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Detroit Pistons point guard Ish Smith, a 2006 graduate of Central Cabarrus High School, instructs at his basketball camp Monday. 

CONCORD – Memories rush through Ish Smith’s mind each time he steps inside the basketball gymnasium at Central Cabarrus High School.

From leading his Vikings to a 25-win season and a conference championship as a senior to the pounding of Coach Scott Brewer’s foot slamming against the hardwood, Concord is home for the Detroit Pistons point guard.

Smith had his followers and support group who were instrumental in his rise through the basketball ranks.

Now, the ball-handling savant who averaged nearly 25 points and 10 assists during his senior season at Central Cabarrus is influential in his own community.

Hundreds of children are running around, shooting baskets, learning the game and having fun this week at Smith’s annual basketball development camp.

For years, the camp was held at C.C. Griffin Middle School.

This year’s camp, which started Monday and will continue until Friday, is in the gym where Smith first became a star.

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Campers go after a loose ball Monday at Ish Smith's Basketball Development Camp at Central Cabarrus High School. 

“It’s my turn to give back,” said Smith, who just finished his ninth season in the NBA. “As I continue to get older, with all the knowledge that I have, it’s my turn to give it back to the younger generation.”

Smith averaged nearly 9 points and 4 assists per game this past season for the Pistons, who squeaked into the playoffs as the No. 8 seed.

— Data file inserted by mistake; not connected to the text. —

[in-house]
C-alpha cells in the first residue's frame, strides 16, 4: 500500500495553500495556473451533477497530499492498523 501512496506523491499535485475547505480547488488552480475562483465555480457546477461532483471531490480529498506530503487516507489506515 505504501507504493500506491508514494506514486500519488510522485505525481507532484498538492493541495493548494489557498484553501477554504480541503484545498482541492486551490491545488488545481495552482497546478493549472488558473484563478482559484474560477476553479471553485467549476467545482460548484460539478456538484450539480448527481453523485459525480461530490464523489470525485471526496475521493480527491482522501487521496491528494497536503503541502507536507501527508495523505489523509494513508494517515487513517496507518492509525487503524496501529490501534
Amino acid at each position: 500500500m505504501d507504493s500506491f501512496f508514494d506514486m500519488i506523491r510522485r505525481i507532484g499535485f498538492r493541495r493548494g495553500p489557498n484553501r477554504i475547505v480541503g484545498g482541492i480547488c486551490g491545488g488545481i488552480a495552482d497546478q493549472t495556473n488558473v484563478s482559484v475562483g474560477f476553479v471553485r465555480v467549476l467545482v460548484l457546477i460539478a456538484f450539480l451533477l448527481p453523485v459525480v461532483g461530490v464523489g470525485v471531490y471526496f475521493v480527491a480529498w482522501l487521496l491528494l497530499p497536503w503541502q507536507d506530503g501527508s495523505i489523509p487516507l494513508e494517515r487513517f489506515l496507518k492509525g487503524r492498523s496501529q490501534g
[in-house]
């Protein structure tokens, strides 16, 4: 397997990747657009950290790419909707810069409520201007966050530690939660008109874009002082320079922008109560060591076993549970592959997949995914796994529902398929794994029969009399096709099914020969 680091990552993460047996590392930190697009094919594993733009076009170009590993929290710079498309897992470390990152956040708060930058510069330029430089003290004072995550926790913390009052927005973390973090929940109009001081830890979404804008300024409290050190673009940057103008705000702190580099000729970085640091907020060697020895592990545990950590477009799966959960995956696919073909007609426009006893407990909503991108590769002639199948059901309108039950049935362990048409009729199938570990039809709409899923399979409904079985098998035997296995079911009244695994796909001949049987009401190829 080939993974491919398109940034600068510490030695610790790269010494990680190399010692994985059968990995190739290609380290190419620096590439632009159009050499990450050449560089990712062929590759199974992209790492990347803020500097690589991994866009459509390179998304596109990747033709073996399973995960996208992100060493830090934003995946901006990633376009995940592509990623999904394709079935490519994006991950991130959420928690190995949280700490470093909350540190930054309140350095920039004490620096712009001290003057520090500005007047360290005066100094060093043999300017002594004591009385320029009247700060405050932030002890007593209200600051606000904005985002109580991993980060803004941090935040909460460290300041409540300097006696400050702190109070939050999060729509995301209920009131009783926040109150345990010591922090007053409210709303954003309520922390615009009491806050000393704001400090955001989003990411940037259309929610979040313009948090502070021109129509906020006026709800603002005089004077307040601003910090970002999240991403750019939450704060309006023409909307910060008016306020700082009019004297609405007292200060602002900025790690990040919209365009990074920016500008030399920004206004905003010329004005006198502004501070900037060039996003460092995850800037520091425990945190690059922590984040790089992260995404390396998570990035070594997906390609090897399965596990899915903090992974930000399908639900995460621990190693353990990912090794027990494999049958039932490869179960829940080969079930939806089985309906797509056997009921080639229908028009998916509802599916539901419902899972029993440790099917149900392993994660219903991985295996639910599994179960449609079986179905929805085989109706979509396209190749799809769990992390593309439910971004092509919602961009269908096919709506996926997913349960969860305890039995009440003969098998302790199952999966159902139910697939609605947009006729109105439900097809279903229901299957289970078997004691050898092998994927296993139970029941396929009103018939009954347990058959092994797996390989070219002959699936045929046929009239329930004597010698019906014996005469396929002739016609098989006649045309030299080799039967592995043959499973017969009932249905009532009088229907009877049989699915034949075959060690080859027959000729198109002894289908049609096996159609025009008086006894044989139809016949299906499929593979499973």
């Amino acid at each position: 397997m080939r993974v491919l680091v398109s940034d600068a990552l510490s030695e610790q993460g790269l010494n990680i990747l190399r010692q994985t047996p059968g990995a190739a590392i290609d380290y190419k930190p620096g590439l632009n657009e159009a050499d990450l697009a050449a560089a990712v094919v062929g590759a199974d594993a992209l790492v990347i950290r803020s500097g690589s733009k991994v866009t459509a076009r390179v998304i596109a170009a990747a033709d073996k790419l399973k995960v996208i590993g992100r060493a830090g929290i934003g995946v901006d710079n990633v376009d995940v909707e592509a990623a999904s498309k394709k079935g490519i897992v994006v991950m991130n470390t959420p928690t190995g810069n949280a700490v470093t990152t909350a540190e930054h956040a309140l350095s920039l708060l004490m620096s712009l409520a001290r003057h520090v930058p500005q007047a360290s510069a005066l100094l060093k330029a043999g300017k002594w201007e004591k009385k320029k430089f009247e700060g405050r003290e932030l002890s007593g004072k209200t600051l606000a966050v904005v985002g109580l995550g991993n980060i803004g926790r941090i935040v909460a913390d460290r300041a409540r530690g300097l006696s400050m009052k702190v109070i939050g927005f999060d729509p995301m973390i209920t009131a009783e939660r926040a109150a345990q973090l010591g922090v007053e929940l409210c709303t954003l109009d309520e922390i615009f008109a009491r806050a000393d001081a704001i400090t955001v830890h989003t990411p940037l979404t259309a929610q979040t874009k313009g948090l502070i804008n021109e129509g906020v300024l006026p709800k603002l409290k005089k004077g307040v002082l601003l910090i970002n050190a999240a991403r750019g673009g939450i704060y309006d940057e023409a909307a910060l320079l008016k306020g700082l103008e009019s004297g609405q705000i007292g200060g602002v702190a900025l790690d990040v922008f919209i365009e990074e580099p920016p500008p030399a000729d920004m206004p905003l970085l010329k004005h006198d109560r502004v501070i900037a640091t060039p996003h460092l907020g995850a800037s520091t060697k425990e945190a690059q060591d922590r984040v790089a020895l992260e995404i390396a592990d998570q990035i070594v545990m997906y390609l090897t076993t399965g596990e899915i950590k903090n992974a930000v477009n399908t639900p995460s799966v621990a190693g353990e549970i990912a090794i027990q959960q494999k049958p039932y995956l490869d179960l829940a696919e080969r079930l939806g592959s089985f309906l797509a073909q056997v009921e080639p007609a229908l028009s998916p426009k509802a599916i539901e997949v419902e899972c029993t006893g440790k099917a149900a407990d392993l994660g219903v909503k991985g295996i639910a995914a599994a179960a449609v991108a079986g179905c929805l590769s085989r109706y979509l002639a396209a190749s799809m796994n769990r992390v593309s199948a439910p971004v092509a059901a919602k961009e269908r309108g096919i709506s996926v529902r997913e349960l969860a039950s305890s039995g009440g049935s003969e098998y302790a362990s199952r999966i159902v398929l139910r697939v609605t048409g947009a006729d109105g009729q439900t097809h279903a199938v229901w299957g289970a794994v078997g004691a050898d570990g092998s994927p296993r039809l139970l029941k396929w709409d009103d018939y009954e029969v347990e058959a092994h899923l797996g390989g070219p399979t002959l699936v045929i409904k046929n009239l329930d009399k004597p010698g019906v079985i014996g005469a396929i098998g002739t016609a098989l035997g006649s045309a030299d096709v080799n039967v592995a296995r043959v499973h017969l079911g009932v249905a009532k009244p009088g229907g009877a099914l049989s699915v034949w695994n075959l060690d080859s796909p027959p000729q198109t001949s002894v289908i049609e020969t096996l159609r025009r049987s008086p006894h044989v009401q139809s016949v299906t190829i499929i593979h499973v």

Smith said he still loves playing the game and wants to instill joy into the game for the youth.

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Campers shoot basketballs Monday at Ish Smith's Basketball Development Camp at Central Cabarrus High School. 

“Obviously you want the development, but I just want them to have fun,” Smith said. “I don’t want the game of basketball, at this young age, to be like it’s a life and death situation -- develop, grow, get better, enjoy the game because the more you enjoy it, the more you are going to want to come back and play.”

The camp for boys and girls ages 7 to 16 teaches ball-handling skills, passing, shooting and rebounding. There are 3 vs. 3 games and other competitions.

Gathered around smiling children, Smith said fun is what his basketball camp is all around

“They are getting the same joy that I had,” Smith said. “When I dribbled the basketball, even now, it brought so much joy to play the game that I love to do. I’m truly thankful now that I get the chance to play the game that I love and get paid to do. To see their smile, I know where they are coming from because I have that same smile now.”

Smith was one day in the campers’ shoes, dreaming of playing big-time college basketball and making it to the NBA.

At just 6-feet tall, Smith worked his way for a scholarship at Wake Forest. He went undrafted in 2010, and used that as motivation to turn in a prolonged professional career.

“Don’t ever let anyone ever tear down your dream,” Smith said. “Take constructive criticism and get better, but don’t let anyone tell you what you can and can’t do. Can’t should never be in any person’s vocabulary, and continue to push, press and work hard. Whatever you want to do, it’s never going to be easy, but be persistent and consistent and continue to work.”

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